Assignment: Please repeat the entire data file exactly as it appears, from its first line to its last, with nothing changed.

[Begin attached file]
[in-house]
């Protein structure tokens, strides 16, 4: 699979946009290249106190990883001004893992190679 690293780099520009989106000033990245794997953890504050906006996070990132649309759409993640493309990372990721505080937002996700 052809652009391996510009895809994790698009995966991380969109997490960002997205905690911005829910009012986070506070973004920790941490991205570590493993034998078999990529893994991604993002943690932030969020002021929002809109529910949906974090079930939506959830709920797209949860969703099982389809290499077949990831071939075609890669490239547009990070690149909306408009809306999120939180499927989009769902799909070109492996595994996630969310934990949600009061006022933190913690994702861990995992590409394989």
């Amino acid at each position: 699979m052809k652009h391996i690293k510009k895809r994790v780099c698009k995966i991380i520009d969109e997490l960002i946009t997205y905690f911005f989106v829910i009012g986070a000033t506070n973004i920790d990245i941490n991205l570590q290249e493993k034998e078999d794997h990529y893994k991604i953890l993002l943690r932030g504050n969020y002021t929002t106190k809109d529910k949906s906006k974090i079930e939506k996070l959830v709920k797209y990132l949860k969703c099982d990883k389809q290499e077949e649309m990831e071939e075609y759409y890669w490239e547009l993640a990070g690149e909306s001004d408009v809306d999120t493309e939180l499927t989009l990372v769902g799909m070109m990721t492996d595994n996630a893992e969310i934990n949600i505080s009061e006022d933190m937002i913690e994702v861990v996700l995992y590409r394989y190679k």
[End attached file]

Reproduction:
[in-house]
């Protein structure tokens, strides 16, 4: 699979946009290249106190990883001004893992190679 690293780099520009989106000033990245794997953890504050906006996070990132649309759409993640493309990372990721505080937002996700 052809652009391996510009895809994790698009995966991380969109997490960002997205905690911005829910009012986070506070973004920790941490991205570590493993034998078999990529893994991604993002943690932030969020002021929002809109529910949906974090079930939506959830709920797209949860969703099982389809290499077949990831071939075609890669490239547009990070690149909306408009809306999120939180499927989009769902799909070109492996595994996630969310934990949600009061006022933190913690994702861990995992590409394989």
């Amino acid at each position: 699979m052809k652009h391996i690293k510009k895809r994790v780099c698009k995966i991380i520009d969109e997490l960002i946009t997205y905690f911005f989106v829910i009012g986070a000033t506070n973004i920790d990245i941490n991205l570590q290249e493993k034998e078999d794997h990529y893994k991604i953890l993002l943690r932030g504050n969020y002021t929002t106190k809109d529910k949906s906006k974090i079930e939506k996070l959830v709920k797209y990132l949860k969703c099982d990883k389809q290499e077949e649309m990831e071939e075609y759409y890669w490239e547009l993640a990070g690149e909306s001004d408009v809306d999120t493309e939180l499927t989009l990372v769902g799909m070109m990721t492996d595994n996630a893992e969310i934990n949600i505080s009061e006022d933190m937002i913690e994702v861990v996700l995992y590409r394989y190679k």